May 11, 2011
Robin Davey in Pay to Play, Pay to play

The trend for bands to use their (or their parents) hard-earned cash, as a short cut to playing the supposedly “choice” gigs in town has sadly remained commonplace in the music world. With the onset of websites offering “opportunities” in return for a fee to submit your music, the pay to play phenomenon has also found a new home in cyberspace.


Let’s be honest off the bat here, promoters that adopt the pay to play policy are scam artists. It used to be that promoters got their name because their job was to promote the gig in order to get bodies through the door. They would receive a percentage of door take for their hard work, and the band would get the rest. The venue itself would make a killing on the bar and everyone was happy.

Sure promoters like to spin their particular pay to play policy to make it more appealing. For instance you have to guarantee to sell 50 tickets and all the money goes to direct to them, and then you get 50 tickets for yourself to sell to your friends. Or they give you tickets for you to sell and they take a vast percentage of the profit while the band does all the work selling them. However it is phrased, the outcome is always the same - promoters stop doing their job, because they have made their money for the evening, long before anyone even comes through the door. The promotion is left down to the band themselves who simply bug their friends to buy the tickets they have to sell. Ultimately they have to give most of them away and pay the promoter the money out of their own pocket.

The downward spiral that this has on a music scene is huge; it kills the infrastructure that keeps the different levels of the scene from growing.


A band starting out should play the low level venues – basically bars with a built in crowd of sorts. The band can also bolster the turn out by convincing their friends to show up. If they are good they will be booked back, and the patrons of the bar will hopefully tell their friends to come and check out the band next time. This allows the band to organically grow a fan base that feels connected to the band. It also provides a venue for the band to hone their skills, and helps them get a feel for what their audience responds too.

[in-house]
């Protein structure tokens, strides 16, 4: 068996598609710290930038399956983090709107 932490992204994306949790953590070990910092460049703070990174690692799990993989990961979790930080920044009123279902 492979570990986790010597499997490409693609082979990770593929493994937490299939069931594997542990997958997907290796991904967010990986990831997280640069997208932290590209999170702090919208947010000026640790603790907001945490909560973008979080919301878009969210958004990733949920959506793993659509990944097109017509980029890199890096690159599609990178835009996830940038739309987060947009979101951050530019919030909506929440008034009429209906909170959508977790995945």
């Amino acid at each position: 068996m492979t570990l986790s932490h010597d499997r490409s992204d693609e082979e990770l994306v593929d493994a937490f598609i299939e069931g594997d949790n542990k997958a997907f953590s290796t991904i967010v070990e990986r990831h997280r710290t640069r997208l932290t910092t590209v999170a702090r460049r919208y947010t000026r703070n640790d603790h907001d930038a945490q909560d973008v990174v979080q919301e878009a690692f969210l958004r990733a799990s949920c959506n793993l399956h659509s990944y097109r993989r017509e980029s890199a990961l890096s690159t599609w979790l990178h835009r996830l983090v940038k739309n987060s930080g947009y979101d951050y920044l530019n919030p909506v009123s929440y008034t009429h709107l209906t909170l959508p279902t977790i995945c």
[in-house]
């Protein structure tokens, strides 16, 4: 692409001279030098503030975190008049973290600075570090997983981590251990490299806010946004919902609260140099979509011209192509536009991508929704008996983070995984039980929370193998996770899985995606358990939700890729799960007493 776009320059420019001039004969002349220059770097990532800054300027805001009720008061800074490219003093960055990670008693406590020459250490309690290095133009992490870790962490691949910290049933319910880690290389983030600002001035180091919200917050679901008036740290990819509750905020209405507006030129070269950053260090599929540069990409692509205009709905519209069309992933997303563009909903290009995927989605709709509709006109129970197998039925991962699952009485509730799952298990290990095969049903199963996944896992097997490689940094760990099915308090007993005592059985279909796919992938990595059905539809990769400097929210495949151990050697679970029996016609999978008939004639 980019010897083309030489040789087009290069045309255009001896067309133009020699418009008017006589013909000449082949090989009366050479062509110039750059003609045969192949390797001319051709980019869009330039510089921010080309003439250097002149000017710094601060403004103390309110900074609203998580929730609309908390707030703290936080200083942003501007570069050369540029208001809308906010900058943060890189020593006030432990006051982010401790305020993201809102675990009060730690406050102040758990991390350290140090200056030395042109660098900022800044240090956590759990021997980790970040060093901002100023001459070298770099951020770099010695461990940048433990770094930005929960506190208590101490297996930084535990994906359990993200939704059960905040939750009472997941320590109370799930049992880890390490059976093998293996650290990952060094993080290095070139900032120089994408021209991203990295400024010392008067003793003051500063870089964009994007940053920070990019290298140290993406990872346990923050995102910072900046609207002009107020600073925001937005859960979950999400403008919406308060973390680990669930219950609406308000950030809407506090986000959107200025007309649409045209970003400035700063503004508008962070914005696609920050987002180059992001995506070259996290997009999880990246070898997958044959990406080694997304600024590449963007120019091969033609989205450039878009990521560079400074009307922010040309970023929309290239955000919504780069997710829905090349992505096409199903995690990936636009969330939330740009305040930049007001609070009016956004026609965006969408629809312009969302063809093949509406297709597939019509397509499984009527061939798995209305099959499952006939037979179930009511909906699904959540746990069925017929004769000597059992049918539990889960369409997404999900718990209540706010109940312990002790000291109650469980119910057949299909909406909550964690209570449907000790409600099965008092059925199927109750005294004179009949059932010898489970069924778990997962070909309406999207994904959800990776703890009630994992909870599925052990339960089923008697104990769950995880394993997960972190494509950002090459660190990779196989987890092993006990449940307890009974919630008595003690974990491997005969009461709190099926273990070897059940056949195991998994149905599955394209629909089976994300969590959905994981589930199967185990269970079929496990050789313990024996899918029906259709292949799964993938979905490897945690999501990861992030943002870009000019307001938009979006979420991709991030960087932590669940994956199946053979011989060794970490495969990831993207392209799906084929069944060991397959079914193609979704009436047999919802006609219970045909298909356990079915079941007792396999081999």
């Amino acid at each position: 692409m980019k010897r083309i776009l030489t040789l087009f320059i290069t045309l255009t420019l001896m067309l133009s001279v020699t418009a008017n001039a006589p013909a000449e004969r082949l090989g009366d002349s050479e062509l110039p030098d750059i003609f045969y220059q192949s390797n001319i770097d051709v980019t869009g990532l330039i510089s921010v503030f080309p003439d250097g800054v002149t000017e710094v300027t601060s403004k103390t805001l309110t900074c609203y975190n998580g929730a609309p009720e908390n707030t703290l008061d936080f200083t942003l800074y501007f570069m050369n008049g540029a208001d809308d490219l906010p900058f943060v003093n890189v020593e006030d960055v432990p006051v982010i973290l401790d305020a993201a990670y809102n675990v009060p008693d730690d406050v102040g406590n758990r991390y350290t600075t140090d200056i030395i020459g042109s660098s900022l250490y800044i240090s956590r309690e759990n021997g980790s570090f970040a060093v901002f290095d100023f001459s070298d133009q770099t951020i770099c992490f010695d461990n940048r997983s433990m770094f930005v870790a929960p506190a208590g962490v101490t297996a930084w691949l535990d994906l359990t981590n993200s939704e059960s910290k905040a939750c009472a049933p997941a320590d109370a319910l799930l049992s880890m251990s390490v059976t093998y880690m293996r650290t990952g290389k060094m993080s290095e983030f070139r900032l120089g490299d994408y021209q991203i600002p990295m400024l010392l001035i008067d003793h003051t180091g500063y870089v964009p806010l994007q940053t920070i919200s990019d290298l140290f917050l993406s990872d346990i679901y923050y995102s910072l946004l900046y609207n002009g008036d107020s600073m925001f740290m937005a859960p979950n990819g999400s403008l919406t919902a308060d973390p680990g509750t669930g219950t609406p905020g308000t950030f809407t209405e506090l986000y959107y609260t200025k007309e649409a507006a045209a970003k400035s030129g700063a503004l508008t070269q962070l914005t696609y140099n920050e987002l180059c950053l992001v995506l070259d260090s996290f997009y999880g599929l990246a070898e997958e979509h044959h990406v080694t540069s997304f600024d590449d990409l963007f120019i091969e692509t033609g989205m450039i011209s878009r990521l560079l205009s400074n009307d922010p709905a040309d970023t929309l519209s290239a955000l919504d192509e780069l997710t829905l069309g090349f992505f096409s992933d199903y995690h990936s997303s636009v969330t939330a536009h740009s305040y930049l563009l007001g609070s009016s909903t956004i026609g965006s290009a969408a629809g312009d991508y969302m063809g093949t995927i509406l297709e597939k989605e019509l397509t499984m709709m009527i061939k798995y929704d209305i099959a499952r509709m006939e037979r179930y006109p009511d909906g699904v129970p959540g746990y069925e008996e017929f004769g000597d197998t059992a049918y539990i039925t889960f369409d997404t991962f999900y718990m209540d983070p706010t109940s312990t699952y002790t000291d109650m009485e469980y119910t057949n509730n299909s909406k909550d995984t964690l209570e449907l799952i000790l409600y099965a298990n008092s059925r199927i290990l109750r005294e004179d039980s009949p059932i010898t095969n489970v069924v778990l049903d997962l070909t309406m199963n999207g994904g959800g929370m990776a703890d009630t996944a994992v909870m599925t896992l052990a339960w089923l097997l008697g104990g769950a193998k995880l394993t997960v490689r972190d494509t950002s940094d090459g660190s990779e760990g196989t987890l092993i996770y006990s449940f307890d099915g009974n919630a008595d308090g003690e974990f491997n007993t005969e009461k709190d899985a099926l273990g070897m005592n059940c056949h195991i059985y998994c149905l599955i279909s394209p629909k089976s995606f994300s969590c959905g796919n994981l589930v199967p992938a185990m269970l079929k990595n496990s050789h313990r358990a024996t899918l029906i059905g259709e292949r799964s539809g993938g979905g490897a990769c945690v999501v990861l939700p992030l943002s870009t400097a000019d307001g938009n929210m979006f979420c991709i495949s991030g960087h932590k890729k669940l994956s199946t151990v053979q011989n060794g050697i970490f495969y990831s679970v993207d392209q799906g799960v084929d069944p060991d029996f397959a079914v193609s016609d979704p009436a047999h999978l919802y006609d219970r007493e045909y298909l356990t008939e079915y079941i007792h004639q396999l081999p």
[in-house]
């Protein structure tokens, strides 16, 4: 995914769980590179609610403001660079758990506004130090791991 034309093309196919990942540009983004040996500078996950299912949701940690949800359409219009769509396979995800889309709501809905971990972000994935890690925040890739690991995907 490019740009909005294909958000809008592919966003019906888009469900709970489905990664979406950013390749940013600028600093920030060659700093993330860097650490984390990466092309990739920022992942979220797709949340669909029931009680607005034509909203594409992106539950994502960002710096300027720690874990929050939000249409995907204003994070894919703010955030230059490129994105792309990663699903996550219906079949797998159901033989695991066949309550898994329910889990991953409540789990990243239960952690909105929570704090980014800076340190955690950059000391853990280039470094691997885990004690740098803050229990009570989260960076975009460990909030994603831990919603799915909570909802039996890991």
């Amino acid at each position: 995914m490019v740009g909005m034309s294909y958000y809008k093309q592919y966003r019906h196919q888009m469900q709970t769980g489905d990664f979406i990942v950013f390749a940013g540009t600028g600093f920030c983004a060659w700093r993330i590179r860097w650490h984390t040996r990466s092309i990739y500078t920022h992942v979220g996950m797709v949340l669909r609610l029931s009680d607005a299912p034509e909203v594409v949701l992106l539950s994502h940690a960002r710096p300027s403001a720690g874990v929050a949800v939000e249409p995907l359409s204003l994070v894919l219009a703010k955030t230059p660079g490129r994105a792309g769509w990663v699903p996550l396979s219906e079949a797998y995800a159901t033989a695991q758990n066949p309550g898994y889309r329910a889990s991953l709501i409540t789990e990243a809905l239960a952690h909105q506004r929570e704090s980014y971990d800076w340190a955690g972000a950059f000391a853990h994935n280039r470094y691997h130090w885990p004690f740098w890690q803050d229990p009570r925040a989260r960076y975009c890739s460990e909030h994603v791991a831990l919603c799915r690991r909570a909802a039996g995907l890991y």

The next rung up the ladder is the larger venue in town that hosts the bigger local acts and smaller touring artists. If a band has built a buzz on the local bar scene the promoter of the bigger venue will get wind of this, and see them as a good companion to the headlining acts he books. Pretty soon the band will have created enough of a name for itself to headline the bigger venue. This is what sets in motion the cycle of live venues that create an ongoing music scene, which in turn, nurtures new acts.


Pay to play gives bands the supposed option to bypass this process and head straight for what they perceive is the top.  The venues offer them “a great opportunity” to expose themselves to new fans and industry professionals. This of course never happens. All the band ends up doing, is paying a few hundred bucks to play for their close friends. This does no one any good except for the promoter who duped money out of the naive band.

Invariably, if these venues are scamming money out of the bands, they really don’t give a shit about treating them well, giving them adequate sound check time (normally none) or providing any cross promotion with other acts on the bill. The band themselves, who have prematurely found their way onto a bigger stage, look like a rabbit in headlights and suffer a bad sound from the inexperience of working with a PA engineer. Their friends that they convinced to come have to fork out $10 for drinks and $10 for parking, leaving them far less than satisfied, and will probably not return to see another performance.


With 1000’s of bands in the locale of venue zip codes, there is a never-ending supply for these promoters to pry upon.  They trawl the depths of Reverb Nation and Sonic Bids and send messages to bands expressing their want to book them for a prestigious venue.

Bands, please do yourself a favor and delete these messages, or better still reply to them and tell them where to shove their proposal. You are better off promoting your own show in your house, inviting your friends, buying a case of beer and pass a hat round at the end of the show asking for tips. If you are good they will come again, and once you have built up enough of a following to actually justify playing the bigger venues, they will pay for tickets and you will make money from the experience.

Playing gigs in all sorts of places develops you into a great live act, but you can find plenty of outlets without having to pay for it. The more you and your fellow bands say no to pay to play, the better your local music scene will become.


Robin Davey is a Musician, Film Director and Producer born in the UK and now residing in Los Angeles. He was inducted into the British Blues Hall Of Fame at the age of 23 with his band The Hoax. His current band The Bastard Fairies achieved over 1 Million downloads when they were the first band to release an album for free via the internet in 2006. As a director he won the best Music Video award at the American Indian Motion Picture Awards. His feature documentary The Canary Effect - an exploration into the hidden Genocide of Native Americans, won The Stanley Kubrick Award For Bold and Innovative Film Making at Michael Moores Traverse city Film Festival in 2006. He is also head of Film and Music Development at GROWvision - A full service media, management and production company.

Article originally appeared on Music Think Tank (
See website for complete article licensing information.